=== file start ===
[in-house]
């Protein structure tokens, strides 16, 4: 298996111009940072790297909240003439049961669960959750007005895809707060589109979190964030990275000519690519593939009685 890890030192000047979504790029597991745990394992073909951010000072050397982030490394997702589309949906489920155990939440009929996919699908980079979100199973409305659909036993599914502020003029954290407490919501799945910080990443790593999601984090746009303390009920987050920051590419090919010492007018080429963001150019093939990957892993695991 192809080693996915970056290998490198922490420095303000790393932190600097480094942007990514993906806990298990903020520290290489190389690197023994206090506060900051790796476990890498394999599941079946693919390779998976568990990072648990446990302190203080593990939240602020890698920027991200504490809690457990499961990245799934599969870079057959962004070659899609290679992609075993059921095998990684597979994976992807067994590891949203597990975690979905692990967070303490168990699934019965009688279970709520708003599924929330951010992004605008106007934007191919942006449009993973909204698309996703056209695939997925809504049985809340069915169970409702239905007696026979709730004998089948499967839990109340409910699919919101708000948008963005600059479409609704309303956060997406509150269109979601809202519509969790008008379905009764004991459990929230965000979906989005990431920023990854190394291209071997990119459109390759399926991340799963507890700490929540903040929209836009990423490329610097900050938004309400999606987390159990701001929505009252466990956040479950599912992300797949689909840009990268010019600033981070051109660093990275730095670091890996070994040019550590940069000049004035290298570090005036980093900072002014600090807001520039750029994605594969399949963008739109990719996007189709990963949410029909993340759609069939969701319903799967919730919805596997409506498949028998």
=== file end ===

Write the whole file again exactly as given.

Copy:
[in-house]
């Protein structure tokens, strides 16, 4: 298996111009940072790297909240003439049961669960959750007005895809707060589109979190964030990275000519690519593939009685 890890030192000047979504790029597991745990394992073909951010000072050397982030490394997702589309949906489920155990939440009929996919699908980079979100199973409305659909036993599914502020003029954290407490919501799945910080990443790593999601984090746009303390009920987050920051590419090919010492007018080429963001150019093939990957892993695991 192809080693996915970056290998490198922490420095303000790393932190600097480094942007990514993906806990298990903020520290290489190389690197023994206090506060900051790796476990890498394999599941079946693919390779998976568990990072648990446990302190203080593990939240602020890698920027991200504490809690457990499961990245799934599969870079057959962004070659899609290679992609075993059921095998990684597979994976992807067994590891949203597990975690979905692990967070303490168990699934019965009688279970709520708003599924929330951010992004605008106007934007191919942006449009993973909204698309996703056209695939997925809504049985809340069915169970409702239905007696026979709730004998089948499967839990109340409910699919919101708000948008963005600059479409609704309303956060997406509150269109979601809202519509969790008008379905009764004991459990929230965000979906989005990431920023990854190394291209071997990119459109390759399926991340799963507890700490929540903040929209836009990423490329610097900050938004309400999606987390159990701001929505009252466990956040479950599912992300797949689909840009990268010019600033981070051109660093990275730095670091890996070994040019550590940069000049004035290298570090005036980093900072002014600090807001520039750029994605594969399949963008739109990719996007189709990963949410029909993340759609069939969701319903799967919730919805596997409506498949028998």